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We love our coffee

Singaporeans would know, we are a food heaven.


We love our local delights and we too love our morning cup of coffee. You would probably have heard the kopi-sao (the lady who serve you drinks) saying "kopi-siu-dai", "kopi-gao", "kopi-o-kosong"...across the coffee shop making your orders.


The old school kopi never loses it charm and Singapore's artisanal coffee scene is also on the rise. It is not just a cup of coffee that energises you; it is our community and our way of living.


Do you know?

In 2018, over 9 billion kilos of coffee were consumed worldwide.


How many jute bags of coffee beans are roasted per year?

Jute bags are the sack used in your coffee supply chain to carry your coffee beans. They are made of affordable natural fibers, similar to cotton. It is bio-degradable.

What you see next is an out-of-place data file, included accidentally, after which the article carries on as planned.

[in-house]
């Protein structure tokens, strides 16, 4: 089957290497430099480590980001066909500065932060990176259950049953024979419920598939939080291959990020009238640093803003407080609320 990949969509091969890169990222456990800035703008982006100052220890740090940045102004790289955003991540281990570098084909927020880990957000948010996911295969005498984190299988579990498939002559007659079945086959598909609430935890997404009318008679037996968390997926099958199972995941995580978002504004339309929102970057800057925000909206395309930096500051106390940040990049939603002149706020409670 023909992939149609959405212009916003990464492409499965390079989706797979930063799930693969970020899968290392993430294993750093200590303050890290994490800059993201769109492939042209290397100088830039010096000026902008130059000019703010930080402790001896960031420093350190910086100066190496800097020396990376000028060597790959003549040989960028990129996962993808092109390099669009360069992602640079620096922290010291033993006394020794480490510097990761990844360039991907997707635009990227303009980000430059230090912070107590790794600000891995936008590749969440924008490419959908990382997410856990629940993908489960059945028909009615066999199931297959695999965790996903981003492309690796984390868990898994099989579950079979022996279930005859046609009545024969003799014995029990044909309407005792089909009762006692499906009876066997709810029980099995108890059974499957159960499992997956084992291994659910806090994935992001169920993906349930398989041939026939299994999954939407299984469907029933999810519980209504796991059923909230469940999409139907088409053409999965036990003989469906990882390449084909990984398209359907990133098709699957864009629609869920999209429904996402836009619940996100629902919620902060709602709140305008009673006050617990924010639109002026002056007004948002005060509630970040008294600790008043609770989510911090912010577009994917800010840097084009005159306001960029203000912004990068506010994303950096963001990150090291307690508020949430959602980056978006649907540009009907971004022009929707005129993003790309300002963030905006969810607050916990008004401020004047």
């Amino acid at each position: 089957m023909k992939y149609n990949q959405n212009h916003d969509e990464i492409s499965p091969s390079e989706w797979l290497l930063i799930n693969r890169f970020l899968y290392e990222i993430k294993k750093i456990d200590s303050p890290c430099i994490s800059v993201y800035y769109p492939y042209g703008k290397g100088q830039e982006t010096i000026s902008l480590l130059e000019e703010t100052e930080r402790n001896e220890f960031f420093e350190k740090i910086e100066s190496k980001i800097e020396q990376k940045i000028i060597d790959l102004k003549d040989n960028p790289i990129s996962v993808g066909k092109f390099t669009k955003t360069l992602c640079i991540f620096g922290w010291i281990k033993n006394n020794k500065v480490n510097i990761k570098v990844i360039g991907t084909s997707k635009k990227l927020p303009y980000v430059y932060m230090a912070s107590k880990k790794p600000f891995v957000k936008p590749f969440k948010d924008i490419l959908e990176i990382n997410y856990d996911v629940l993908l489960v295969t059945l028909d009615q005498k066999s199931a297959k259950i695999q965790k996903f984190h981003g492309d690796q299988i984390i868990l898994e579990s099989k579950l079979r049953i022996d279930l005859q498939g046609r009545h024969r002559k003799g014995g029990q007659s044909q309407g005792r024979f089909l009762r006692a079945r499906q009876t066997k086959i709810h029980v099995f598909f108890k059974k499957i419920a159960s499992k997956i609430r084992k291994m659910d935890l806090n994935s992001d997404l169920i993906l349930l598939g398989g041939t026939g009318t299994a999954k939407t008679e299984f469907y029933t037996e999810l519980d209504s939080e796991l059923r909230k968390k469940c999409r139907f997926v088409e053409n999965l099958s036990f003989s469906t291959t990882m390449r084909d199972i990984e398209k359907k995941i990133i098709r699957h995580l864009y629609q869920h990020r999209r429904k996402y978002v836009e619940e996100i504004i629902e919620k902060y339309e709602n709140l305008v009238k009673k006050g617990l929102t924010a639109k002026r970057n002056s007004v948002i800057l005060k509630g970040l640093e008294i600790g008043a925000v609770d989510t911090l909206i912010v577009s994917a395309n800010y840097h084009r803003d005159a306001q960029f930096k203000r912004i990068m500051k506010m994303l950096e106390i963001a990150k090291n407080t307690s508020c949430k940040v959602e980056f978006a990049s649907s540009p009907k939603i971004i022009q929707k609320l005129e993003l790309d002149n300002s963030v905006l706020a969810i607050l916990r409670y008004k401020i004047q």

But, how environmentally friendly is a jute bag as a single use packing material?

Assessing life cycle of a packaging

Different types of packaging go through different life cycles:

From extraction of the raw material needed,

to production of making the bag

to the point they were discarded.


There are many categories that determine how “environmentally friendly” each bag is—water usage, toxicity, climate change, ozone depletion.

Life cycle of a Jute Bag

As all plants do, they need land and water to grow, then harvested to processed into bags.

With the energy spent on seed sewing, manure and fibre processing... sadly to say, their life cycle ends here at the coffee roasters. 

What can we do to make a difference?

By extending their life cycle either up-cycling and incorporating them into packaging items for retail stores to consumers or in any another creative form, we are giving the jute bags a new life. With that energy spent on making these jute bags, are we able to contribute and put in some effort to extending their life span from its single usage?


There are many ways to up-cycle your jute bags:

  • Jute fillers can replace shredded paper fillers and its easy and minimalistic.

  • Jute pouches to help reduce new materials being produced.

  • Jute wrappers as your gift wrap, instead of the boring paper wrappers.

We can make a change together.

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